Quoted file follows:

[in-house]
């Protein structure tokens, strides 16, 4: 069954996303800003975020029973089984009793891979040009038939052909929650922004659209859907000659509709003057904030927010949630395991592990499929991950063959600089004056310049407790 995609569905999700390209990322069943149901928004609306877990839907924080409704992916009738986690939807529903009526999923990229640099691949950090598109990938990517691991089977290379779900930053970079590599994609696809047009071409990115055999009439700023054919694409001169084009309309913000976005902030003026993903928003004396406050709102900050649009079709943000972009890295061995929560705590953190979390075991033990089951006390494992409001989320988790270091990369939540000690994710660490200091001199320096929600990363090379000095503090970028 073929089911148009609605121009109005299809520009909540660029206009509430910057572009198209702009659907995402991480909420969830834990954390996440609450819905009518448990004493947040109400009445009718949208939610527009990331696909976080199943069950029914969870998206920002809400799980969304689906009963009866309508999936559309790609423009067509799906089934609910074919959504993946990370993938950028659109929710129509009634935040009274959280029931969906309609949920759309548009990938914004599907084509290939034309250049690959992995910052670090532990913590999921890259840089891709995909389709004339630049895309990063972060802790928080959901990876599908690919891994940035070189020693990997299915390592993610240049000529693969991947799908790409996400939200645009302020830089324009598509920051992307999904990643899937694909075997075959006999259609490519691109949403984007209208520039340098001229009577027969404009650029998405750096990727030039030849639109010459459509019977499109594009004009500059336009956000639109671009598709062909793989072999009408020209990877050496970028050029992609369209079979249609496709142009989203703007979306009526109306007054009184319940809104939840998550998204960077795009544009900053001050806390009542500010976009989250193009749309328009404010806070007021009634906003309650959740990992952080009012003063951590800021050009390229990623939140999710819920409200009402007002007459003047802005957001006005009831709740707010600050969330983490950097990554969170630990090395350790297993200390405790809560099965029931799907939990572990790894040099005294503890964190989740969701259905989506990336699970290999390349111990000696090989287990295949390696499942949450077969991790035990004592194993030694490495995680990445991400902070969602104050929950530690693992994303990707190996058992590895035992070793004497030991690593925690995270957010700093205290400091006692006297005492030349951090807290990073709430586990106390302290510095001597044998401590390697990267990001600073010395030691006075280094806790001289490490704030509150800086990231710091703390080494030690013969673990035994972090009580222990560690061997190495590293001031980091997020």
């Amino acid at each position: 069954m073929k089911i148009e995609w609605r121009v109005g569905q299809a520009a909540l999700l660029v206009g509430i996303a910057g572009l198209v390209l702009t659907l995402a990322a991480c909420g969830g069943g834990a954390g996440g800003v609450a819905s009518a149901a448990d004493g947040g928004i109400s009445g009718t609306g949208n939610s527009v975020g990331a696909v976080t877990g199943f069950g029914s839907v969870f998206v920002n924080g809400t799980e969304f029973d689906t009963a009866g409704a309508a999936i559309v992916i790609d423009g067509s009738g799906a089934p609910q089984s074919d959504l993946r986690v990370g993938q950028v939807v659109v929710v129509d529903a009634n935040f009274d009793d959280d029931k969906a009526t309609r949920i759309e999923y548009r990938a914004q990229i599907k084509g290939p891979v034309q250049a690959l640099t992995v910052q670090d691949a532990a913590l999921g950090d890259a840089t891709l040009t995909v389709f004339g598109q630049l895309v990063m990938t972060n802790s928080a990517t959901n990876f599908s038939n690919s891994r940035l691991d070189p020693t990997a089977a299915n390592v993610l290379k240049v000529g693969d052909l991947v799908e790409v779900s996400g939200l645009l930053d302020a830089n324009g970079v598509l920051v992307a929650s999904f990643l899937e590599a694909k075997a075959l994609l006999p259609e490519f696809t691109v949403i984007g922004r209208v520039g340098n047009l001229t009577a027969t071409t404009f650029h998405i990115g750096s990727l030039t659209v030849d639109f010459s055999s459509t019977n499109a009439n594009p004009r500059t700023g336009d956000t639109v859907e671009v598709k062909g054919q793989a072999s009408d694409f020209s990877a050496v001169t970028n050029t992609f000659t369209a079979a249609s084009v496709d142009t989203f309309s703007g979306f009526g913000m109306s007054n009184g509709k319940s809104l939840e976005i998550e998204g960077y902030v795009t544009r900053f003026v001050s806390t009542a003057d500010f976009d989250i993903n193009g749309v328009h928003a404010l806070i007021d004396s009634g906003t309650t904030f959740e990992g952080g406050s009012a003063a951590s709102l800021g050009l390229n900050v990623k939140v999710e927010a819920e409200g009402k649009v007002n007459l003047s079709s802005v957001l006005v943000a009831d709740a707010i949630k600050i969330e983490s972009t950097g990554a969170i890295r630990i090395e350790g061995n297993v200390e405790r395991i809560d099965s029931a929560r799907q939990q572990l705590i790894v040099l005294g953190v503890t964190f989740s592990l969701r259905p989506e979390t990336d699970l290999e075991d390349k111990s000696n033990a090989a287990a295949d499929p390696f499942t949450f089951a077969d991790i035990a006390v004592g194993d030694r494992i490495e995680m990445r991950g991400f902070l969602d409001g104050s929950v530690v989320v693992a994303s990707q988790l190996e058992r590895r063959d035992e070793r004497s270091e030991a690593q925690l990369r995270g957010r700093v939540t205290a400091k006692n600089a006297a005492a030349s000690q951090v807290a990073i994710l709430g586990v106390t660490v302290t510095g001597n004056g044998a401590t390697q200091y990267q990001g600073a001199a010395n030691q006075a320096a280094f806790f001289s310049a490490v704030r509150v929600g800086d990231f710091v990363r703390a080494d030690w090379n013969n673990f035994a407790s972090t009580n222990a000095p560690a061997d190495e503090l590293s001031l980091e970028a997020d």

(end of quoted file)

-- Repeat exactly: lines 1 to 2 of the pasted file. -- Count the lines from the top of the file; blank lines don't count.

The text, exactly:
[in-house]
């Protein structure tokens, strides 16, 4: 069954996303800003975020029973089984009793891979040009038939052909929650922004659209859907000659509709003057904030927010949630395991592990499929991950063959600089004056310049407790 995609569905999700390209990322069943149901928004609306877990839907924080409704992916009738986690939807529903009526999923990229640099691949950090598109990938990517691991089977290379779900930053970079590599994609696809047009071409990115055999009439700023054919694409001169084009309309913000976005902030003026993903928003004396406050709102900050649009079709943000972009890295061995929560705590953190979390075991033990089951006390494992409001989320988790270091990369939540000690994710660490200091001199320096929600990363090379000095503090970028 073929089911148009609605121009109005299809520009909540660029206009509430910057572009198209702009659907995402991480909420969830834990954390996440609450819905009518448990004493947040109400009445009718949208939610527009990331696909976080199943069950029914969870998206920002809400799980969304689906009963009866309508999936559309790609423009067509799906089934609910074919959504993946990370993938950028659109929710129509009634935040009274959280029931969906309609949920759309548009990938914004599907084509290939034309250049690959992995910052670090532990913590999921890259840089891709995909389709004339630049895309990063972060802790928080959901990876599908690919891994940035070189020693990997299915390592993610240049000529693969991947799908790409996400939200645009302020830089324009598509920051992307999904990643899937694909075997075959006999259609490519691109949403984007209208520039340098001229009577027969404009650029998405750096990727030039030849639109010459459509019977499109594009004009500059336009956000639109671009598709062909793989072999009408020209990877050496970028050029992609369209079979249609496709142009989203703007979306009526109306007054009184319940809104939840998550998204960077795009544009900053001050806390009542500010976009989250193009749309328009404010806070007021009634906003309650959740990992952080009012003063951590800021050009390229990623939140999710819920409200009402007002007459003047802005957001006005009831709740707010600050969330983490950097990554969170630990090395350790297993200390405790809560099965029931799907939990572990790894040099005294503890964190989740969701259905989506990336699970290999390349111990000696090989287990295949390696499942949450077969991790035990004592194993030694490495995680990445991400902070969602104050929950530690693992994303990707190996058992590895035992070793004497030991690593925690995270957010700093205290400091006692006297005492030349951090807290990073709430586990106390302290510095001597044998401590390697990267990001600073010395030691006075280094806790001289490490704030509150800086990231710091703390080494030690013969673990035994972090009580222990560690061997190495590293001031980091997020």